OK, that’s two for two. Still not convinced. I’m typing this blog from Houston where I’ll be in business meetings all week. I had purchased this itinerary months ago, and selected flights with available aisle seats so I’d be comfortable (as I’m still just a little bit past my surgery.) Everything was going fine till I get a message at 3am last night that my EWR-IAH flight had an equipment change and I had a new seat – in the middle of a row of 4. I used the United app to message an agent and explain I had to be in an aisle seat, and she couldn’t get one on that flight as there were none left. As I was explaining to her that I can’t tolerate anything else right now I began looking for any flight I could take today that had an aisle seat. I found one that got in after midnight and I was about to make the very undesirable change when I got a notice that the flight I had been on was now completely cancelled. United canceled a nearly full 777 from EWR to IAH for some reason at 3:30 am. Now I was really trying to grab that available aisle seat ASAP when the agent texted me and said “how about the noon flight? There are lots of seats on that.” I explained that the noon flight from EWR to IAH was just cancelled, and she explained “no, not that one [UA 1973] the new one [UA 3025.]” Forty years of flying and nearly two million miles logged and I’ve never seen that before. I can’t envision why any airline would want to pull shenanigans like that – create a brand new flight number that didn’t exist before for a next day flight.
By then it was about 4:30 am and I needed to get at least a little sleep, so I was thankful the agent got me the seat and went back to bed. When I woke-up, surprise, I even had an upgrade – now in a Polaris configured seat 4D.
When I got to the airport the next day (after two gate-changes) the inbound flight arrived, but apparently the catering truck was nowhere to be found. Its MIA status resulted in a delay in boarding, and then, the understandable yet galling move to board the back of the plane while we were waiting for someone to find the catering truck somewhere in Newark and send it to the airport so the forward areas could board. It was yet another one hour delay. When we finally were allowed to board I dumped my things into my seat and ran for the forward lavatory – only to find out, as the FA said, “it came in broken and no one bothered to call to have it fixed.” We’re all standing around waiting an hour for a lost catering truck and no one thinks to have the 1st class lav fixed?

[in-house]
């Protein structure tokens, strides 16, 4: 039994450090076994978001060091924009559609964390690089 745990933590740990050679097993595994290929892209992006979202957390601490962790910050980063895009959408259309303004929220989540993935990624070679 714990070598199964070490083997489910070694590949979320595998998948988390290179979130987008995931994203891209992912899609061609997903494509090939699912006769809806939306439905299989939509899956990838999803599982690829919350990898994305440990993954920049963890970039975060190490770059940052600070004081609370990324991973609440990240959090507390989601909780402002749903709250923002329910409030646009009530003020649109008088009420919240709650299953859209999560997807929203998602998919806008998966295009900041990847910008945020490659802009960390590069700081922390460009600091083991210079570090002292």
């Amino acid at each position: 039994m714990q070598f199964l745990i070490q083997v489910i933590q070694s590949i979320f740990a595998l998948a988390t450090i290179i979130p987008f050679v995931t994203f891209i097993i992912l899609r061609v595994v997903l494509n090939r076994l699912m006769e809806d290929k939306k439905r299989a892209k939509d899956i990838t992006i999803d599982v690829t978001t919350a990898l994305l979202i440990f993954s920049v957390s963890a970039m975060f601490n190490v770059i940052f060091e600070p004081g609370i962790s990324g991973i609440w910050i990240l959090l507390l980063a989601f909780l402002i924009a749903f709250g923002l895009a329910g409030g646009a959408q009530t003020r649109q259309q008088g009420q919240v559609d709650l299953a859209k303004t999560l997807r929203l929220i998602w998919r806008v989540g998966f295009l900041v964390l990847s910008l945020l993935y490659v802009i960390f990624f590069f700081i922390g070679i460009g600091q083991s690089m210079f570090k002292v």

What in hell is going on with United maintenance?
When I mentioned all of this to Joe Brancatelli he had no idea why the original flight would be cancelled and replaced, but he did address the Southwest situation. His quote:
“Southwest’s total meltdown totally obscured the problems at the other airlines. No one has he bandwidth – readers or journalists – to absorb it all…”
After all, the airline industry stopped trying to be excellent many years ago. All they do now is ensure they suck as much as the other guys. If they ever suck more they get dragged (like Southwest) by the same reporters that seem to give them a pass all the other times.
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If you do want to read about my very general impressions from CES 2023, read here and here. But more than that, cross your fingers that I can make it home without incident at the end of this week. I trust United about as far as I can throw a plane.
This article was written by David Danto and contains solely his own, personal opinions.
All image and links provided above as reference under prevailing fair use statutes.
Copyright 2023 David Danto
As always, feel free to write and comment, question or disagree. Hearing from the traveling community is always a highlight for me. Thanks!